Law, Ideology, and Collegiality: Judicial Behaviour in the Supreme Court of Canada
McGill-Queen's Press - MQUP, Apr 11, 2012 - Law - 223 pages
The authors use confidential interviews with Supreme Court justices, analysis of their rulings from 1970 to 2005, and measures that tap their perceived ideological tendencies to provide a critical examination of the ideological roots of judicial decision making, uncovering the complexity of contemporary judicial behaviour. Examining judicial behaviour through the lens of three different research strategies grounded in qualitative and quantitative methodologies, Law, Ideology, and Collegiality presents compelling evidence that political ideology is a key factor in decision making and a prominent source of conflict in the Supreme Court of Canada.
What people are saying - Write a review
We haven't found any reviews in the usual places.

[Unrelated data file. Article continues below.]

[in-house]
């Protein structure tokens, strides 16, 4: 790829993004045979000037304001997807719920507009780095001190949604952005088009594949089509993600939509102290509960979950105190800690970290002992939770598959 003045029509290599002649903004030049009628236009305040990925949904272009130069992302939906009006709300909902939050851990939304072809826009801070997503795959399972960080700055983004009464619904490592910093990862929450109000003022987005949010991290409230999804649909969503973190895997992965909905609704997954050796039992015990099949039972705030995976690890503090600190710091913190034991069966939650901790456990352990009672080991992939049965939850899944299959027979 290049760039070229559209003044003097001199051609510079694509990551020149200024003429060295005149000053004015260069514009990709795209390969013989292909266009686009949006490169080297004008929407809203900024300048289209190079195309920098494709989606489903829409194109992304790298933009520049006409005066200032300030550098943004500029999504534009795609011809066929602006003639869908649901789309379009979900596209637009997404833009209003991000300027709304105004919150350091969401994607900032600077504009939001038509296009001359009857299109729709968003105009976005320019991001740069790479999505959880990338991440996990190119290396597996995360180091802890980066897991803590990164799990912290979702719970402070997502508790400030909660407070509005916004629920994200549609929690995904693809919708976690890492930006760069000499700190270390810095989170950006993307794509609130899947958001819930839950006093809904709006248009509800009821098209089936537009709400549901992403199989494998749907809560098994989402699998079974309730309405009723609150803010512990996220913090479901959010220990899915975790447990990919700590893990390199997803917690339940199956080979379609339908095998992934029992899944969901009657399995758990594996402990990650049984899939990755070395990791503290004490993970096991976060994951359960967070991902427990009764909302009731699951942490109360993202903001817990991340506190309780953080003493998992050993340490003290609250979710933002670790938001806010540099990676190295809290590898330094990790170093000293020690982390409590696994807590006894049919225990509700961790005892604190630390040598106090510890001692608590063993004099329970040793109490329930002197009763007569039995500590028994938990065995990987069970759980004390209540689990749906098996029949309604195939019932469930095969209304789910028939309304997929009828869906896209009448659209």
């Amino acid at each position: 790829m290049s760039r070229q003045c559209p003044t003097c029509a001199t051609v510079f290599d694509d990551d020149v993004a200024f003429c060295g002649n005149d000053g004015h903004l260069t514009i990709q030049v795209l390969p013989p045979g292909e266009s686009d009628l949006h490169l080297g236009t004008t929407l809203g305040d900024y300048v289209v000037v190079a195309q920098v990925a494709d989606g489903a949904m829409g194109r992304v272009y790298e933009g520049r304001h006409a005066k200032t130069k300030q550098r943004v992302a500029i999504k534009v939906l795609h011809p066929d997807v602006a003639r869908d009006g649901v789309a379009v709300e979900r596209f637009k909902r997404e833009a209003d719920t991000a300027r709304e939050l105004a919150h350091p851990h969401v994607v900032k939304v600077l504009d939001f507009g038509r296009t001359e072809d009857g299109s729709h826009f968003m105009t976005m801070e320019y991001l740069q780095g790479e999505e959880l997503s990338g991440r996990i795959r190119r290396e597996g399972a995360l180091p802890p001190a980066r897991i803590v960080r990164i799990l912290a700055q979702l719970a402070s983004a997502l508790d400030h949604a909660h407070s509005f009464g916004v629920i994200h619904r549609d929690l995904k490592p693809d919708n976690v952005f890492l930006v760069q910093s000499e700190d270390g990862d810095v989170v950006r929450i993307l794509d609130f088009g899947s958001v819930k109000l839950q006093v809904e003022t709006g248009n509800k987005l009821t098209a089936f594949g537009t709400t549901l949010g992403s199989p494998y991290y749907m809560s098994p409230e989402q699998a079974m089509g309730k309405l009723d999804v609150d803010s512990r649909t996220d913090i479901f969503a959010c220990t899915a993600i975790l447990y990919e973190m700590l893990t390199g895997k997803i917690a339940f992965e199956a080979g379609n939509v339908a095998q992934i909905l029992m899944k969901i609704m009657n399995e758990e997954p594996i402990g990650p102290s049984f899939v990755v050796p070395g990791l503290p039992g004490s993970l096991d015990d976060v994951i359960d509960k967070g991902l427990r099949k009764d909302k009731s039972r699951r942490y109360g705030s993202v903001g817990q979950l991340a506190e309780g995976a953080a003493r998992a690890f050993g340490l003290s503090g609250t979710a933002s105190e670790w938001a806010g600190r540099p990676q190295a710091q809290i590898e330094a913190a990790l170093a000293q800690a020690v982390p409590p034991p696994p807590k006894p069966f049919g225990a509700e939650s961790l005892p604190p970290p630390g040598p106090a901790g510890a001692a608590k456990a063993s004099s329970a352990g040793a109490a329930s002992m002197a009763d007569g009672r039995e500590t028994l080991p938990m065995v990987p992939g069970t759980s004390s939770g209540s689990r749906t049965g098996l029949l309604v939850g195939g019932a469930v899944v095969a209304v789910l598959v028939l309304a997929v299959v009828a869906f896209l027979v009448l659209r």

2 The Supreme Courts Evolving Role
3 Theories of Supreme Courts Decision Making
4 The Process of Decision Making
5 The Dimensionality of Voting
6 Measuring Ideology and Justices Votes
7 The Sociopolitical Bases of Attitudinal Voting
Other editions - View all
Anti-Inflation Act appellate courts appointment approach areas of law assess attitudinal decision attitudinal model attitudinal voting Canadian court Canadian justices cent Charter of Rights chief justice cial civil liberties civil rights clerks colleagues conservative Court of Canada court’s decision deci decided differences dimension disagreement dissent factor analysis federal female justices gender Globe and Mail high courts Ian Bushnell 1992 ideo ideological impact indicated interviews JCPC judges judicial behaviour judicial decision judicial ideology judicial independence judicial review judicial voting Justice L’Heureux-Dubé justice’s Lamer natural court liberal litigants logistic regression majority McCormick and Greene measures Meech Lake Accord ment non-unanimous notwithstanding clause Ontario opinion Ostberg and Wetstein Ottawa Citizen panel party of prime policy preferences political prime minister provinces Quebec region rights and liberties role rulings scholars scores Segal and Spaeth Snell and Vaughan Songer Sopinka strategic suggest Supreme Court tices tion unanimous decisions variable voting patterns